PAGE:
North West London’s Shy One collaborates with Victoria Sin on an ambitious mixed media performance…

North West London producer and DJ, Shy One, has made her name from pushing the envelope, and there’s no stronger example of this boundary-breaking mentality than her latest work ‘The Sky as an Image, an Image as a Net’ at Serpentine’s Pavilion. 

The collaboration with artist Victoria Sin sees the pair articulating themes of embodiment, longing and transformation through a performance that incorporates poetry, drag and science fiction, along with an original soundtrack produced by Shy.

Without needing to concern herself with DJs and dancers, ‘The Sky as an Image, an Image as a Net’ provided a creative challenge for Shy, who was able to approach music-making with a fresh perspective.

Following her appearance at Clash’s party with Astral Black at the Ace Hotel, Shy revealed more about the process of working on the ambitious collaborative piece…

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How did you get started on creating the music that soundtracks ‘The Sky as an Image, an Image as a Net’?

The tracks start with a narrative voiceover from Victoria that I begin building from. It's important that listeners are carried through the narrative but once that's in place I chop some things up to play with rhythmically, feed some vocals through a dynamic effects processor, layer them and repeat sections of the voiceover to create more of a song arrangement.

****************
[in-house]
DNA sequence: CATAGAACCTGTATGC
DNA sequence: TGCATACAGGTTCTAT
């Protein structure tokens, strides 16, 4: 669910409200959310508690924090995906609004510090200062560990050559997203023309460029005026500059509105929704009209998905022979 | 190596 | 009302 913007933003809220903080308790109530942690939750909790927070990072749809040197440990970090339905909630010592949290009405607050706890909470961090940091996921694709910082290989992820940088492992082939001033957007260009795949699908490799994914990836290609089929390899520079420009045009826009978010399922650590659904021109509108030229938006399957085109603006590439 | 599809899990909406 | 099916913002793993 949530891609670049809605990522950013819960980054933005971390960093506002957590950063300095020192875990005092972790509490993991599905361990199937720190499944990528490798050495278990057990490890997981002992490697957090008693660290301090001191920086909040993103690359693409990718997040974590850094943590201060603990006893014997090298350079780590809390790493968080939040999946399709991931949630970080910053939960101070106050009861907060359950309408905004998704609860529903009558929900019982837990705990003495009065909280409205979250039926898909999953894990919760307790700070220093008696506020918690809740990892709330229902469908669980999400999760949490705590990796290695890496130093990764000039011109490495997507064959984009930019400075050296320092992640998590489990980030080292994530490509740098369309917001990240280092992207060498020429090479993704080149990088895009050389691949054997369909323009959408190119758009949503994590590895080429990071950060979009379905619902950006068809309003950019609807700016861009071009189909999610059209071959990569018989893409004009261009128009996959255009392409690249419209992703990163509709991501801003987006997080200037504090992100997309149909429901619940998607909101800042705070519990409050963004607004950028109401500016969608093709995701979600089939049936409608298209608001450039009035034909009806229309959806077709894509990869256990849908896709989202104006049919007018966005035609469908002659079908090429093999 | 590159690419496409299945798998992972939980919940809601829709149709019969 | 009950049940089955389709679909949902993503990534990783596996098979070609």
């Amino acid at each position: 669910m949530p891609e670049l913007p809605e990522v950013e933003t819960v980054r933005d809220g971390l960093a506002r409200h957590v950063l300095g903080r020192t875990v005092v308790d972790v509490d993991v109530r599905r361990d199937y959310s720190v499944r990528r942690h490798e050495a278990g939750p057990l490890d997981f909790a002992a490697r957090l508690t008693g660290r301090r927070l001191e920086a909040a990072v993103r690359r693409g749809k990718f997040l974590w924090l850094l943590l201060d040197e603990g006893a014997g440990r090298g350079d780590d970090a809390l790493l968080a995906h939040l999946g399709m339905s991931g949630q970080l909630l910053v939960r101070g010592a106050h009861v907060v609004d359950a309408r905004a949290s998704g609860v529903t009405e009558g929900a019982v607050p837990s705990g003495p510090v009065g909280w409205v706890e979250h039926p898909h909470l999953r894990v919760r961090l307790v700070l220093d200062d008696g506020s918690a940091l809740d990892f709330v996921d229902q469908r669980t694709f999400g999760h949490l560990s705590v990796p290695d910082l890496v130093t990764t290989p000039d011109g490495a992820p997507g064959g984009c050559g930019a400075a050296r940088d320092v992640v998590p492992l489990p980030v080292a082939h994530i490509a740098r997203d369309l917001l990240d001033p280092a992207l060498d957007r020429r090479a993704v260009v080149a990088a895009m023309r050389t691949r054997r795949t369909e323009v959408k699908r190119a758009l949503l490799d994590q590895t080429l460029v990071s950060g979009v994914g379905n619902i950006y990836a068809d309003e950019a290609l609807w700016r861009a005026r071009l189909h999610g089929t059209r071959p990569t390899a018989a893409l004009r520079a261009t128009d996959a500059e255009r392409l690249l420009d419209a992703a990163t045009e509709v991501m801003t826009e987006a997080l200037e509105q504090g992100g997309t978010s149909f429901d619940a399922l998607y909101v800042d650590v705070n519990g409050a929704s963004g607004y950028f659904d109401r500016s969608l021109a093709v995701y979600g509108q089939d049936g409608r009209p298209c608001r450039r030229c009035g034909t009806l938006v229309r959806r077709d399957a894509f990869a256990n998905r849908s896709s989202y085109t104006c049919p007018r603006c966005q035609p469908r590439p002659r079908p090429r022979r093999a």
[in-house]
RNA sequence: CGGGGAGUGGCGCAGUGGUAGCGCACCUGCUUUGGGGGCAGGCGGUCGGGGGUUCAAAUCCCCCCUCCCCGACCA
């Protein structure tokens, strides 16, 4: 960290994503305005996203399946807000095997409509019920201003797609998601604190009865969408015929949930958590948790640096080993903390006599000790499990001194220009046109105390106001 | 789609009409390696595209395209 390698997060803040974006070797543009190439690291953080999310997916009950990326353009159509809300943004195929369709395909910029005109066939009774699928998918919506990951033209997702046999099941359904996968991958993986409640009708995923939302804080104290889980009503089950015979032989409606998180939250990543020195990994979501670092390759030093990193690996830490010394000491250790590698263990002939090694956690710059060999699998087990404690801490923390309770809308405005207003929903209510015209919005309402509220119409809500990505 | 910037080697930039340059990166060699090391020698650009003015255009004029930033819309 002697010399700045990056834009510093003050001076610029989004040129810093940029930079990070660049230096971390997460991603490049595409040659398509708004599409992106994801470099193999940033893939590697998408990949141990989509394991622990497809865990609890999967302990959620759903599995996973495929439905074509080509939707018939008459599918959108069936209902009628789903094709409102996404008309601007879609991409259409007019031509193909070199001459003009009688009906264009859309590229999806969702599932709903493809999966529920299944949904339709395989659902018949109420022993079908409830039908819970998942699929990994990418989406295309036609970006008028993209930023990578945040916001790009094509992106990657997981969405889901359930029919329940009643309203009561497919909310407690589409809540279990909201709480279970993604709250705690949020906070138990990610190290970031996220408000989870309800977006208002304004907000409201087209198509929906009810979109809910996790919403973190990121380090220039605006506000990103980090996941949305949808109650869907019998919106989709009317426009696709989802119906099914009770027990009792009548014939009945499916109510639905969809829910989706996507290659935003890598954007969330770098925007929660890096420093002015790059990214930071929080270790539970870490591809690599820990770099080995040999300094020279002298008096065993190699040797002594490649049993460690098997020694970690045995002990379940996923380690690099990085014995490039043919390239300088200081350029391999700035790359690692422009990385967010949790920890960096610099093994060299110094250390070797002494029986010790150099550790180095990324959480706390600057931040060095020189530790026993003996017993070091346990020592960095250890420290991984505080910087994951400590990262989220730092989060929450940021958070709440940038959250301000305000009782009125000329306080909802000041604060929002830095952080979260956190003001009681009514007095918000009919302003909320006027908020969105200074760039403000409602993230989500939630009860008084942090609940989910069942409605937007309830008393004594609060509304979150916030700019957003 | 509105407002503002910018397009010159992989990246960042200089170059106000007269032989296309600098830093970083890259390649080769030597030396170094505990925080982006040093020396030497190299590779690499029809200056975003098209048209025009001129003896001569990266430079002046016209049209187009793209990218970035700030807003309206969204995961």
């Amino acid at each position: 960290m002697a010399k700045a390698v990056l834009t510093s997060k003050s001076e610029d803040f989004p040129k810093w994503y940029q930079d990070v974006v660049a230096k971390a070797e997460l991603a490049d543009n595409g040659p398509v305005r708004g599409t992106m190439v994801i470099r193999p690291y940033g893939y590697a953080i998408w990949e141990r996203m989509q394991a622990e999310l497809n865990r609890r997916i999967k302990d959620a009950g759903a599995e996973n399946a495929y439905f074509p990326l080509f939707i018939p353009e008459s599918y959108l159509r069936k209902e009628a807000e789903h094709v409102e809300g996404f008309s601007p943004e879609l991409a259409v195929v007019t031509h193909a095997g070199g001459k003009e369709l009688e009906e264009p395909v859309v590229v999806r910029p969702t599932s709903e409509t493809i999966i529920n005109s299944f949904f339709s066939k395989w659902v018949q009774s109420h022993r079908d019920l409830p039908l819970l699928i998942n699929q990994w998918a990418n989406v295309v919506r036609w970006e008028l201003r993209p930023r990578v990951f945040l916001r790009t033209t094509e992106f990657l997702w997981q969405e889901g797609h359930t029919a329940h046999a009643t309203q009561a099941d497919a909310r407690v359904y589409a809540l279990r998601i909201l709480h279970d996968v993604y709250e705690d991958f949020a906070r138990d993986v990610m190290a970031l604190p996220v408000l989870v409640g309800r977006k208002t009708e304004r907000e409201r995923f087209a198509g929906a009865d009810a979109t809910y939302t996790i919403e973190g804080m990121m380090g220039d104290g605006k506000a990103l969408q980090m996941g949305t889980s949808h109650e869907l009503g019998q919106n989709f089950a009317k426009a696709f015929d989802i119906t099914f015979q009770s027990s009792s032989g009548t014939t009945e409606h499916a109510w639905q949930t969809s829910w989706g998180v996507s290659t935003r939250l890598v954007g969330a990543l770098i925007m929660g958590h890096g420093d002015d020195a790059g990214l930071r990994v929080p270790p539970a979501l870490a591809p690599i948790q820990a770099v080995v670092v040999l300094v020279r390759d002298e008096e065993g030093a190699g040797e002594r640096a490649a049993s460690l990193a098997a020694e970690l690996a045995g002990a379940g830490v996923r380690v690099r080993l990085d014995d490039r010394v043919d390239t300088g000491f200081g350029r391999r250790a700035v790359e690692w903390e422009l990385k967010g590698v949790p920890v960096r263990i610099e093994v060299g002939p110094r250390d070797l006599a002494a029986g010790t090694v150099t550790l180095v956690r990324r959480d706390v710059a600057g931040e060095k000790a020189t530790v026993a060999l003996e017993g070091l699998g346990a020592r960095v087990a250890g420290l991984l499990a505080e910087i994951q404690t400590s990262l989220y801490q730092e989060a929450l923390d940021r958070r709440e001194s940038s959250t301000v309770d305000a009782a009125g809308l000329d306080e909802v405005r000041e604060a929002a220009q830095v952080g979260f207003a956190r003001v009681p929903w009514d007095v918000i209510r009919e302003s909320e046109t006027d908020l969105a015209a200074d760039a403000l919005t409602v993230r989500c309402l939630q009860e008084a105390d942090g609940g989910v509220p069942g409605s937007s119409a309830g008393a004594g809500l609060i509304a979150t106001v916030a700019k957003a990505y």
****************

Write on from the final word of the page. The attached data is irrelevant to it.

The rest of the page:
How did you approach it differently from your usual creative process? 

As I wasn't having to consider DJ's and dancers I felt I had much more creative freedom; we were creating our own environment for listeners to experience the soundtrack. This is a project that sits between Art and Music worlds, which meant that the possibilities for what the whole album and individual tracks sounded like and felt like - were limitless. 

What was the biggest challenge? 

My biggest challenge, as always, was me. I worried during the production of the soundtrack about how my sound and style would compliment Victoria's narratives and be received in such a different environment than I'm used to my work being played. Victoria and I had worked together before but we had decided that with this project the narratives should turn into complete musical tracks, which gave me a complete creative license. In the end, the fact that our work being put together was so unexpected ended up being the strength of the project. What did you enjoy the most? 

It was amazing to work on a project that had not only a listeners experience but also a complete experience in mind that included lighting and staging that was all part of an immersive performance work.

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Find our more about the project over on Serpentine Galleries and check out their latest programming here,

 

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